Will my digital camera be covered in mothballs or sold on ebay? No. It will be part of an overall system. I will undoubtedly use it a lot for marching band photos, etc., because it gives me the freedom to take hundreds of photos at no financial cost. There will, however, be a cost in time as I review each image on the computer and decide what to do with it. The digital camera also gives me the freedom to experiment because failure won't cost anything. I'll simply review the image on the LCD, analyse what I think I should do differently, delete the poor image and shoot again. I can keep doing this over and over until I'm satisfied that I got it right.

In contrast, I'll be much more selective about the photos I take with the film camera because every image is going to cost money. I'll also be much more careful in setting up each shot because every image has to count. I can't afford failure, sloppiness or laziness.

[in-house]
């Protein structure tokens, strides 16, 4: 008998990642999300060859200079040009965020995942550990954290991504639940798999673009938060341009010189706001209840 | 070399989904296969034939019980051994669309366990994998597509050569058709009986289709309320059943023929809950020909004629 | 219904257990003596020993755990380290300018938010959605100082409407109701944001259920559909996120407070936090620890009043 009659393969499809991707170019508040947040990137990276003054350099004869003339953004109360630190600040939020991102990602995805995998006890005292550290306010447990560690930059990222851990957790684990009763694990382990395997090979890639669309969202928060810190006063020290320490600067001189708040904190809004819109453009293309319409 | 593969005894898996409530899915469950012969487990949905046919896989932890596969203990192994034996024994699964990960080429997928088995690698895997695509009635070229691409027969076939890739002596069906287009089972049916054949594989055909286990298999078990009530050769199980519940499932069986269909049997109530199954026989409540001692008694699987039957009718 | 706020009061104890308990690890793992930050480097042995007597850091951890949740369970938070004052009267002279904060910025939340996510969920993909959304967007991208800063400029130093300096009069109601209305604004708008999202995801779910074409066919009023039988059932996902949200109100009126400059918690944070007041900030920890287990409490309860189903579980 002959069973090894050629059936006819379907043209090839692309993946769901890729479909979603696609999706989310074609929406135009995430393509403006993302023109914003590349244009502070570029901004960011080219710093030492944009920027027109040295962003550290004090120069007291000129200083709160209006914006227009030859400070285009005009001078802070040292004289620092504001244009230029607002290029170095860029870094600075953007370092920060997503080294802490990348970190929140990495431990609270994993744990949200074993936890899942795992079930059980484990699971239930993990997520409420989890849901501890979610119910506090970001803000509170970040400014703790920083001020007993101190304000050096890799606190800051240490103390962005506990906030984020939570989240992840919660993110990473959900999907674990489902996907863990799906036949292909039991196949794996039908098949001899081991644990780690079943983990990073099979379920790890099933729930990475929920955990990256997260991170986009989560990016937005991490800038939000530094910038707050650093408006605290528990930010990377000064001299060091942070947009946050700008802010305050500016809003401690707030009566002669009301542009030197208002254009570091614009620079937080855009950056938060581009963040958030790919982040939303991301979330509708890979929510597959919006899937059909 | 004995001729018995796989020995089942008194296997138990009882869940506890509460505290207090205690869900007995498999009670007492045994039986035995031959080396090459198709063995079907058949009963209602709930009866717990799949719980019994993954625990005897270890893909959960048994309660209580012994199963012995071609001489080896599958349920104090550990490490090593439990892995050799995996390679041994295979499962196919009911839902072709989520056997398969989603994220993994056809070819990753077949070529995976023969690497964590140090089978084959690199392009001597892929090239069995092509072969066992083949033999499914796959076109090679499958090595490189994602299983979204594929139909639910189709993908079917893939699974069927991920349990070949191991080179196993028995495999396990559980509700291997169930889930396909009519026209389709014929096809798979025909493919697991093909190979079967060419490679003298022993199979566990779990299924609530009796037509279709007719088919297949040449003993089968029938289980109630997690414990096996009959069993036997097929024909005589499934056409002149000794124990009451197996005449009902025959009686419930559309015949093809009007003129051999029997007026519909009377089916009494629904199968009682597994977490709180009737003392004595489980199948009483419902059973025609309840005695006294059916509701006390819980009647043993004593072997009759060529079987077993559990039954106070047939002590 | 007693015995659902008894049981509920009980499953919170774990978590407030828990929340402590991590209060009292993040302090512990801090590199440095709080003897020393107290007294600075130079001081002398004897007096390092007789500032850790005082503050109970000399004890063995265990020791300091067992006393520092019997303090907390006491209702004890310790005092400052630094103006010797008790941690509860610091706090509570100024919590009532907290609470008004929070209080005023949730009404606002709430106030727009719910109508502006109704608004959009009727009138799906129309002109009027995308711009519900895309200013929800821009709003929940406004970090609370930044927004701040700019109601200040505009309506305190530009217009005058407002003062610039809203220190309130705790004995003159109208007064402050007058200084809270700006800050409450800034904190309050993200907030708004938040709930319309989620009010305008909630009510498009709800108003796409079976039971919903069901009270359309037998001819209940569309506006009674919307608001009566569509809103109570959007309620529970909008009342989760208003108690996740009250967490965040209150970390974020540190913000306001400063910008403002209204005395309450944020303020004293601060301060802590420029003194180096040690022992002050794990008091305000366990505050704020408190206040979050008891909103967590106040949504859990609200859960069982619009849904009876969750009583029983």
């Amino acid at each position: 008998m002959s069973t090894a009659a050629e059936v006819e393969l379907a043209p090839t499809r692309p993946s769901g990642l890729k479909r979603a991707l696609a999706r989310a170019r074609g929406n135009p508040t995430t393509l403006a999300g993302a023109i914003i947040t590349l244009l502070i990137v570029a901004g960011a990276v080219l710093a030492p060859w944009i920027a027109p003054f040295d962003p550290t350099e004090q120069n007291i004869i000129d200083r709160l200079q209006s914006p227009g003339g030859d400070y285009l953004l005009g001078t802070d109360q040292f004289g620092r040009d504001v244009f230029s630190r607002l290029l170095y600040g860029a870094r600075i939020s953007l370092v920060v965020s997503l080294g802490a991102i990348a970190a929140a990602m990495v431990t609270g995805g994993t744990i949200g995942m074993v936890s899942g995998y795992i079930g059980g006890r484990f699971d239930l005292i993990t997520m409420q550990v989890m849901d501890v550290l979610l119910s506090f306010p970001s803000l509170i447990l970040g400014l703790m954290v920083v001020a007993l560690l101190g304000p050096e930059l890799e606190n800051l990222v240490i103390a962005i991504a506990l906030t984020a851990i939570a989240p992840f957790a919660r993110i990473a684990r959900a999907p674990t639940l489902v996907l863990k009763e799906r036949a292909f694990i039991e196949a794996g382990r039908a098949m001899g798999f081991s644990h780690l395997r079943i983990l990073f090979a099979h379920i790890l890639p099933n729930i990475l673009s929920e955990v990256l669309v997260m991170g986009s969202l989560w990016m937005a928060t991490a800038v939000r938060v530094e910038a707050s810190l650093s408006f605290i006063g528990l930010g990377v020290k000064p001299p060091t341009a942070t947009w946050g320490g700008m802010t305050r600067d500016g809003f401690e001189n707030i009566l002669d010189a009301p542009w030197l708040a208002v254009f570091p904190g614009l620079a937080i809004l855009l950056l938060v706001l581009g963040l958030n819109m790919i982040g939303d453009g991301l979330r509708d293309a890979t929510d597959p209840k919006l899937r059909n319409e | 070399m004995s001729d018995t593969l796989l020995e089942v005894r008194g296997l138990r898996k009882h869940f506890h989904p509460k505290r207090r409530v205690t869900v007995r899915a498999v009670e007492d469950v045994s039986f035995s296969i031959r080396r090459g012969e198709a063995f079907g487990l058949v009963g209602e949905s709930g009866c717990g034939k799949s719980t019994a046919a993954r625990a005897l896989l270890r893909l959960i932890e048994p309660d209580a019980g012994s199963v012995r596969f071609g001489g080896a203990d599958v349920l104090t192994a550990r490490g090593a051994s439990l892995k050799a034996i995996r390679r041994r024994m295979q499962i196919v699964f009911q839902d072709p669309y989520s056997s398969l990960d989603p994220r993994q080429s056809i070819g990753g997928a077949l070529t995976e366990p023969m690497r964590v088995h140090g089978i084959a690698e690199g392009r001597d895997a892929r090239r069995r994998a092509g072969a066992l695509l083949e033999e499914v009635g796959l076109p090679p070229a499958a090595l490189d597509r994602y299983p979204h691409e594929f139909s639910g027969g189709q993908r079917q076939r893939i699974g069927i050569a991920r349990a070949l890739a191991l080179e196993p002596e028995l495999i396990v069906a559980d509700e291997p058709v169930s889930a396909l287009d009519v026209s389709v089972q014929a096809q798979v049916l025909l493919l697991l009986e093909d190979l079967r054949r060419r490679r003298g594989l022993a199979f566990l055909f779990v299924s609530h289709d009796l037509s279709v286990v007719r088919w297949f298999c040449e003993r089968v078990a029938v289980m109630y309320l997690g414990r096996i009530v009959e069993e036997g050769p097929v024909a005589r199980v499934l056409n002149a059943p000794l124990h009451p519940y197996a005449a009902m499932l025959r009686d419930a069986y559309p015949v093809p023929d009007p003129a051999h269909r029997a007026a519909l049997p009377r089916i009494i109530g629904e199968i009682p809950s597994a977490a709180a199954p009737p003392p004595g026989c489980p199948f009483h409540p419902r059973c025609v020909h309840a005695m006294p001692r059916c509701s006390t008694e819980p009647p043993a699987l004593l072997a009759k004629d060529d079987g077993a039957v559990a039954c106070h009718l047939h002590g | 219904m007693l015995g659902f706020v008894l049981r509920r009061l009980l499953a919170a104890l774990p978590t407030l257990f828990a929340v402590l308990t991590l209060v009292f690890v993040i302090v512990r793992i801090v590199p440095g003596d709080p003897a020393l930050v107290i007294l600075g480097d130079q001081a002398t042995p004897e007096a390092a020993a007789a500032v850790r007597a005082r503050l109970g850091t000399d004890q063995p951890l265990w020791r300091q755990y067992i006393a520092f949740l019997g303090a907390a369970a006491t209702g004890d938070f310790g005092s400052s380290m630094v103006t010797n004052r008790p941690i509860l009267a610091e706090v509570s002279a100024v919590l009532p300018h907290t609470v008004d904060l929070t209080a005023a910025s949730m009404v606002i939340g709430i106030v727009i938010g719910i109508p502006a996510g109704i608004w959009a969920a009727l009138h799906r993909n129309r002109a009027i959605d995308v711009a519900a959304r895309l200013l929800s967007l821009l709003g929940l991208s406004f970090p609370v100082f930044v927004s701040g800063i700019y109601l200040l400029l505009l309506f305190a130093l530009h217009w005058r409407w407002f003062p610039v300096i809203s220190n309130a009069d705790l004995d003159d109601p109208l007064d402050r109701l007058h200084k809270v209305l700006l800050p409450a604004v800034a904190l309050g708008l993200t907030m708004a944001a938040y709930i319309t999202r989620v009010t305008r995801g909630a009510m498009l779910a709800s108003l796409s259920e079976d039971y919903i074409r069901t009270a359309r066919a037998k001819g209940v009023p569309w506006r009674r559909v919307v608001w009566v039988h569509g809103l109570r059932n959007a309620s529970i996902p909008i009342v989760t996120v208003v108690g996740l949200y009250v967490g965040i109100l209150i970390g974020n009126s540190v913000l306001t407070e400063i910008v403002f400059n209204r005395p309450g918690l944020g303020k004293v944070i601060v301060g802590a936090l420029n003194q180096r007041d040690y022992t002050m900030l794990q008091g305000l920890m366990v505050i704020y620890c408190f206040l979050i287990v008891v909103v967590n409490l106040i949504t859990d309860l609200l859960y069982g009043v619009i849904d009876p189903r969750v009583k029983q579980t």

I anticipate that by using both digital and film cameras, I'll find a balance between playful experimentation and discipline. Hopefully, this balance will make me a better photographer in any medium.


Daejeon James said...

I wish I could afford an SLR anything. I think photography is a therapeutic past time...I think when I'm older I'll pursue it with more vigor.

Barbara said...

I love my Canon Rebel. I'm not ready yet to make the leap into digital. I've been taking photography classes and have really enjoyed playing in the dark room. can't do that with digital. I think my main reason for not going digital is that I haven't liked the prints from digital as much as film. ... but then I haven't seen any from the D-Rebel so I'm sure I would be pleasantly surprised. For now, I will happily play with my film camera. of the other reasons I like film is that when you get your pictures back, it's like Christmas. I look at them over and over again and examine every aspect. if I could just force myself into the manual mode more I'd be happy.